Statutory Refusal of Treatment Certificate
The Medical Treatment Act 1988 (Vic) provides for a statutory health directive called the ‘Refusal of Treatment Certificate’.
A Refusal of Treatment Certificate can be signed by a person 18 years or over who is of ‘sound mind’. It allows them to refuse medical treatment generally or to refuse a specific kind of medical treatment. Medical treatment includes operations and medication (apart from palliative care). Note that the Refusal of Treatment Certificate does not apply to a potential future condition; it applies only to a current condition.
A Refusal of Treatment Certificate must be signed voluntarily without inducement or compulsion. The signature must be witnessed by a registered medical practitioner and another person. Each must be satisfied that the person in question has been sufficiently informed about their condition, appears to understand that information and has clearly expressed or indicated their decision to refuse treatment.
Once a Refusal of Treatment Certificate is signed, it is against the law for a medical practitioner to treat or continue to treat an individual once they are aware that it is in existence. Likewise, if a medical practitioner refuses in good faith to provide medical treatment in line with the Refusal of Treatment Certificate they cannot be held liable for that person’s injury or death.
Refusal of Treatment Certificates can be signed in hospitals or at home. A copy of the Certificate must be given to the Victorian Civil and Administrative Tribunal (‘VCAT’) by the witnessing doctor.
Person with Capacity
A Refusal of Treatment Certificate can be signed by a person if they are 18 year or over and have capacity. The Refusal of Treatment Certificate: Competent Person form is available via the Office of the Public Advocate of Victoria. The form allows an individual to list the type of treatment they want to refuse. The signing of the form must be witnessed by a doctor and another person who must each be satisfied that the person in question understands their condition and the consequences of signing the Refusal of Treatment Certificate.
Person without Capacity — Power of Attorney or Guardian
The person may have appointed an agent under an enduring power of attorney (medical treatment) to make decisions on their behalf. A guardian may also have been appointed by VCAT if they lack capacity to make decisions for themselves. In these instances, the relevant representative can sign a Refusal of Treatment on behalf of the person. Again, the form must be witnessed by a doctor and another person who are satisfied that the person understands their condition and the consequences of signing the Refusal of Treatment Certificate.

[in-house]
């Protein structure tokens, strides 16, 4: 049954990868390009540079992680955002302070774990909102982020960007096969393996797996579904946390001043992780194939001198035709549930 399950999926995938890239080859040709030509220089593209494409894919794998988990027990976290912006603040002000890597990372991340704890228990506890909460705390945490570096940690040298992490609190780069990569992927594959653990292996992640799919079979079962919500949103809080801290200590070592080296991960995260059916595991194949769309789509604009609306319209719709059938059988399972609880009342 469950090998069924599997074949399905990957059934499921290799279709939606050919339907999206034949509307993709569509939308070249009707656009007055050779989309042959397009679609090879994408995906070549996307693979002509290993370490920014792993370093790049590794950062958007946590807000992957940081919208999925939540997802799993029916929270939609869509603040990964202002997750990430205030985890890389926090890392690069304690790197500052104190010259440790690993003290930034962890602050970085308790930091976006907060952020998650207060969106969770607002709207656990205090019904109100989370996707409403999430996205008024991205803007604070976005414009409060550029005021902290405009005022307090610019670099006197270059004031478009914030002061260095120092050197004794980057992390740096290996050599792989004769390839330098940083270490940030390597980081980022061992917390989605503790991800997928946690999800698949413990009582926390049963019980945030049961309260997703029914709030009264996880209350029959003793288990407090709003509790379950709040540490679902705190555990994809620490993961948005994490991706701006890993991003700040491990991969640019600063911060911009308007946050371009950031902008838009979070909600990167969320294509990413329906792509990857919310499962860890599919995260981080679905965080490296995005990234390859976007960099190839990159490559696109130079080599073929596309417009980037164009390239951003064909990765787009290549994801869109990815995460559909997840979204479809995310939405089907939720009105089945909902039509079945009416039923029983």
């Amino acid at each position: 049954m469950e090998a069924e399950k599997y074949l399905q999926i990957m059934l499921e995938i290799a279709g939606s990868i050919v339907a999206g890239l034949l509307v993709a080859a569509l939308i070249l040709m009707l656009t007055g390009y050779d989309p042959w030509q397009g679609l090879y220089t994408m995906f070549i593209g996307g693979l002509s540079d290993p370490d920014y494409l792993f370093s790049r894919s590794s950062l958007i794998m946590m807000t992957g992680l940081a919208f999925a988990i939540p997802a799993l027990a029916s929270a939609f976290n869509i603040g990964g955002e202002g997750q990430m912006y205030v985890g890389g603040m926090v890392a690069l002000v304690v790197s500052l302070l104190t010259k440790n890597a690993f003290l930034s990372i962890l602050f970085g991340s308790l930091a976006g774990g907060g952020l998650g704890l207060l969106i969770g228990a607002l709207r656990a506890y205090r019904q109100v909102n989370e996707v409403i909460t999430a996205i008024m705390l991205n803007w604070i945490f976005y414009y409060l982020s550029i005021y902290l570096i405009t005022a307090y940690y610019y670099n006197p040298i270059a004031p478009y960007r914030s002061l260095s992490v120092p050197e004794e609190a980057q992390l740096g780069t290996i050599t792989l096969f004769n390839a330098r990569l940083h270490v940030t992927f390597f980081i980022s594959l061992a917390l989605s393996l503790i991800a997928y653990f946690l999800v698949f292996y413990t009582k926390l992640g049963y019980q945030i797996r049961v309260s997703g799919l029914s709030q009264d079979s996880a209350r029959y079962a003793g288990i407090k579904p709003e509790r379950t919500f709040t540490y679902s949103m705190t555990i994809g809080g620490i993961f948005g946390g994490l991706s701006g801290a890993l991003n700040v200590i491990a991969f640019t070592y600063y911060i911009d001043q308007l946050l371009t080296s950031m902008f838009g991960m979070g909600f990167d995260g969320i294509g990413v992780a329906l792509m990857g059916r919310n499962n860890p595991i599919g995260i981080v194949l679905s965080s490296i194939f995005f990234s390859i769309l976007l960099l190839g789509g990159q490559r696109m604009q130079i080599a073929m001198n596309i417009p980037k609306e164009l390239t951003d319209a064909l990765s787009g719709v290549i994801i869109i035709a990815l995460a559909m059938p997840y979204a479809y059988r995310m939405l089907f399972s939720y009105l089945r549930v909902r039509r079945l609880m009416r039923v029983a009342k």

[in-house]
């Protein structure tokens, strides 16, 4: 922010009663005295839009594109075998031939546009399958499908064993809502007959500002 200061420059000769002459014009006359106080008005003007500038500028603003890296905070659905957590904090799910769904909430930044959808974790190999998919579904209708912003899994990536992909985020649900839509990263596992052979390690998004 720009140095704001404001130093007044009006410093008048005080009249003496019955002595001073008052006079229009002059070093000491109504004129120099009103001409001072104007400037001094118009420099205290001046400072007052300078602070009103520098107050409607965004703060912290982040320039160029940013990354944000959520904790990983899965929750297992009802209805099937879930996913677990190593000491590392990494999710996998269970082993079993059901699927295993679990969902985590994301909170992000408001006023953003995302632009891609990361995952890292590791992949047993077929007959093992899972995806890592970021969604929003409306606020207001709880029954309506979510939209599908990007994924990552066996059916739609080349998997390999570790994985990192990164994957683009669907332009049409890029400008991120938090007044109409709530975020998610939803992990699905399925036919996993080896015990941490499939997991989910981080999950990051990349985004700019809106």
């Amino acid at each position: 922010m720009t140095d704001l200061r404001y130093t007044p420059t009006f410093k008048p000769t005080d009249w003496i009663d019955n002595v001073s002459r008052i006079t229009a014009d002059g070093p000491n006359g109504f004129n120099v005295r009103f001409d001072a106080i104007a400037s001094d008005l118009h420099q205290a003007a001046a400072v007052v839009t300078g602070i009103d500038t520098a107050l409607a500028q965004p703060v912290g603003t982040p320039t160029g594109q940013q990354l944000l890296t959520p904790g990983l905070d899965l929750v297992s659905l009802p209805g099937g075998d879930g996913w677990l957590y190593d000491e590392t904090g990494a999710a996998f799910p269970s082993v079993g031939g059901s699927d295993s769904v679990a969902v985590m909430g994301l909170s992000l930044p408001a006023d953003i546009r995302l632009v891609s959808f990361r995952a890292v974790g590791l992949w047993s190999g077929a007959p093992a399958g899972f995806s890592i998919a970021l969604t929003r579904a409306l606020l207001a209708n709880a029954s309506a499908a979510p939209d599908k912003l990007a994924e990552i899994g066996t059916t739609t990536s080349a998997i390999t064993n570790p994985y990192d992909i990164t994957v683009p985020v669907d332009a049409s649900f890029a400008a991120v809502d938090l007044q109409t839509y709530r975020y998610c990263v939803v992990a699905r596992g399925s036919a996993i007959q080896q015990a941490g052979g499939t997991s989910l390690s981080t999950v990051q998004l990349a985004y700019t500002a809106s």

Before the representative can sign the form, they must be satisfied that the medical treatment would cause the person in question unreasonable distress or there are reasonable grounds for believing that the person would consider the treatment unwarranted after serious consideration.
The Certificate can be cancelled by signing the Notice of Cancellation, at the bottom of the Refusal of Treatment Certificate.
Penalties apply to registered medical practitioners in Victoria who treat, or continue to treat, a person’s condition if they are aware of the existence of a Refusal of Treatment Certificate that applies to the person in question.
Common Law Advance Health Directive
Section 4 of the Medical Treatment Act 1988 (Vic) provides that the Act does not affect any right of a person under any other law to refuse medical treatment. This means that the common law continues to operate with regard to advance directives in Victoria.
An advance health directive may be valid at common law if all of the following conditions are satisfied:
1 Capacity: The adult must have had capacity at the time the advance health directive is made and is able to communicate the decision in some way.
2 Voluntariness: The directive must be made voluntarily without coercion or undue influence.
3 Specificity: The adult intended the refusal to apply to the specific situation that later arose.
There are no formal requirements at common law that mean an advance health directive needs to be in writing and be witnessed, though these elements will be persuasive in suggesting that the directive has been made and meets the requirements.
If a health professional fails to comply with an advance care directive that meets the relevant standards, this may constitute a common law assault or battery.
Further Information including relevant forms: